Last night, to kick off Tina Brown’s annual Women in the World Summit, Planned Parenthood president Cecile Richards and MacArthur Fellowship-winning author Chimamanda Ngozi Adichie tackled the subject of feminism in 2017. Host Katie Couric broached a number of topics during the panel, including how to raise a generation of feminists and how women can survive living in Donald Trump’s America. Five highlights from their talk are below.
1. On the need to be liked: “There is a terrible, dangerous, insidious cultural mindset that says to women, You need to be liked. I think it is nice to be liked, we all like to be liked, even men, but it is that women are raised with that, and we internalize it, so it shapes everything we do. … Women that are in situations that are uncomfortable are still worried about their likability.” – Chimamanda Ngozi Adichie
2. On what progress feels like: “I was born under a lucky star and had a feminist mother who understood if you weren’t pissing someone off you weren’t making any progress. … If you are going to stand up for what you believe in — and particularly these days — to me the definition of feminism now is get in the game. Feminism now cannot be a passive identity. It has to be something we stand up and fight for.” – Cecile Richards
3. Don’t mention the patriarchy if you want feminism to work: “Sometimes you say words like patriarchy and misogyny — people don’t know what the heck you are talking about. But if you said you are criticizing ambition in Katie Couric but you are not criticizing ambition in Joe Brown, that is not a good thing. … Labels are fine maybe for academia but for the real world we need to get to the level of example, the level of story. I think that is what reaches people and emotions are what make people change or willing to change.” – Chimamanda Ngozi Adichie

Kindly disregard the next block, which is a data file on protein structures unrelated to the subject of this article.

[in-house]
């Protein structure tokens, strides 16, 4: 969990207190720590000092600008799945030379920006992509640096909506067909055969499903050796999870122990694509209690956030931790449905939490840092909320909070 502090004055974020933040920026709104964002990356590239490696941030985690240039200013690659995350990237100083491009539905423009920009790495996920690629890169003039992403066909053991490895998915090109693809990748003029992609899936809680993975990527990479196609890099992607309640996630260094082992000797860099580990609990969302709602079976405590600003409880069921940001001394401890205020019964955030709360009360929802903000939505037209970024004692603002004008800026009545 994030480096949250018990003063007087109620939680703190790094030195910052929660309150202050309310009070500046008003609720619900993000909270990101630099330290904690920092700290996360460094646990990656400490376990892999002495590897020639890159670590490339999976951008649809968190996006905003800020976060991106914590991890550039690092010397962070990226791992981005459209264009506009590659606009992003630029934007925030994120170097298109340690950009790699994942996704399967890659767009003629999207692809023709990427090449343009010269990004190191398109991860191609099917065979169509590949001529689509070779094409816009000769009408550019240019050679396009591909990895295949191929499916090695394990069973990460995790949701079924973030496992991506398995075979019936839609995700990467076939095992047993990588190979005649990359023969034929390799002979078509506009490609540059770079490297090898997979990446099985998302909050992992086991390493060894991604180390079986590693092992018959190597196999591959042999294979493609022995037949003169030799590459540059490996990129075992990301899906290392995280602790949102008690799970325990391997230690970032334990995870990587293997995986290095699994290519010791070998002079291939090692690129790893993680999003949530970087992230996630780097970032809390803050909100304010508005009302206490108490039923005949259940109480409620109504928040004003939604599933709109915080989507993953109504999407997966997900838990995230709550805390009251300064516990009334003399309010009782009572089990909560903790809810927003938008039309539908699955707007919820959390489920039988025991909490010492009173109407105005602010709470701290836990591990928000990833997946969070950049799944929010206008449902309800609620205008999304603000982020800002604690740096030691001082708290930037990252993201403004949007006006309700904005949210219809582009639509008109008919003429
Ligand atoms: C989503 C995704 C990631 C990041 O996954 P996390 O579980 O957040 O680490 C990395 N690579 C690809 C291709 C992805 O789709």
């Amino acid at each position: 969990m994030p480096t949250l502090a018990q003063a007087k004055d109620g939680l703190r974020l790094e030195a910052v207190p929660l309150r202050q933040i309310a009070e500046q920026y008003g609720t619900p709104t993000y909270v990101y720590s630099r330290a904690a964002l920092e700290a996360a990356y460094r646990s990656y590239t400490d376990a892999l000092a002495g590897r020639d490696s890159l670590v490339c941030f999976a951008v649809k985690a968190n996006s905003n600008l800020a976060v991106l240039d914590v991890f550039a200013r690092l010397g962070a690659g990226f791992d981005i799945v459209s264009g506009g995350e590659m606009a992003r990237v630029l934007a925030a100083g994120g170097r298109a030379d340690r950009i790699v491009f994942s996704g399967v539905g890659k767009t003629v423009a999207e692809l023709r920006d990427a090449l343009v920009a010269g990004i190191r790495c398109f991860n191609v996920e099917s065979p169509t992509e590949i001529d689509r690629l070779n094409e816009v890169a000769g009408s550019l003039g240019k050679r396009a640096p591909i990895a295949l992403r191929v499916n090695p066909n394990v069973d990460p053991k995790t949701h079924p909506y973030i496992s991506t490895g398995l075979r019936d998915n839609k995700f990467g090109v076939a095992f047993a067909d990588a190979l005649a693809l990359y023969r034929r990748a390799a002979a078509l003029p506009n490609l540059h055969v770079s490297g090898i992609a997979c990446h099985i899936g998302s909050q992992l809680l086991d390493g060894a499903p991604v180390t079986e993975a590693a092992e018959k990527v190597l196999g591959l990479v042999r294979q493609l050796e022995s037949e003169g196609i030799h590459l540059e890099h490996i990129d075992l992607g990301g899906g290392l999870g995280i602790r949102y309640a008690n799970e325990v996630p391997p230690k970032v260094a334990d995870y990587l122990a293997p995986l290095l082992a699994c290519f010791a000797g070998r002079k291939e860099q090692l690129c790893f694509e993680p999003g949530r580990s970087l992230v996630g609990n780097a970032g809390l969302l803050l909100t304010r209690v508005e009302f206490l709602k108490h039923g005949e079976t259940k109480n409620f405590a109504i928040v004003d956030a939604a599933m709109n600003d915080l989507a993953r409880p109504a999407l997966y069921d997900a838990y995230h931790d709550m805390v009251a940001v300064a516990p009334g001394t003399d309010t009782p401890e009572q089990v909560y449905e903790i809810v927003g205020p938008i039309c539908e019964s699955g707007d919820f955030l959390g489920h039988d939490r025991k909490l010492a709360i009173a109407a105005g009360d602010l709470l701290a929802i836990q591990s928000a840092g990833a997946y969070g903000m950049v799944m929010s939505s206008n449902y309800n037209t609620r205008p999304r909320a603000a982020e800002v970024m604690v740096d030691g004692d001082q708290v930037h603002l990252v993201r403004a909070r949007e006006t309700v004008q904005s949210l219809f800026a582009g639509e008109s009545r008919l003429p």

4. How to raise a feminist: “Don’t think about gender, and also be very alert to gender. By which I mean, I think even the most progressive parents often find themselves falling into the rote idea of you are a boy, and you are crying too much, and that’s not really okay because you are a boy, so that is what I mean. Just think [of] children as individuals … but on the other hand we live in a world that that is so horribly gendered. For me, I think the major problem is the way we have constructed gender and also the binary nature of it. It is really dangerous because what happens is we don’t see women as individuals. We see people as you are a woman, therefore you should be a nice person, and it is very problematic.” – Chimamanda Ngozi Adichie
5. And how to make your feminist child an activist: “Take them to the marches, take them to Congress, speak up and speak out — that is the most important thing we can be doing right now for the next generation.” – Cecile Richards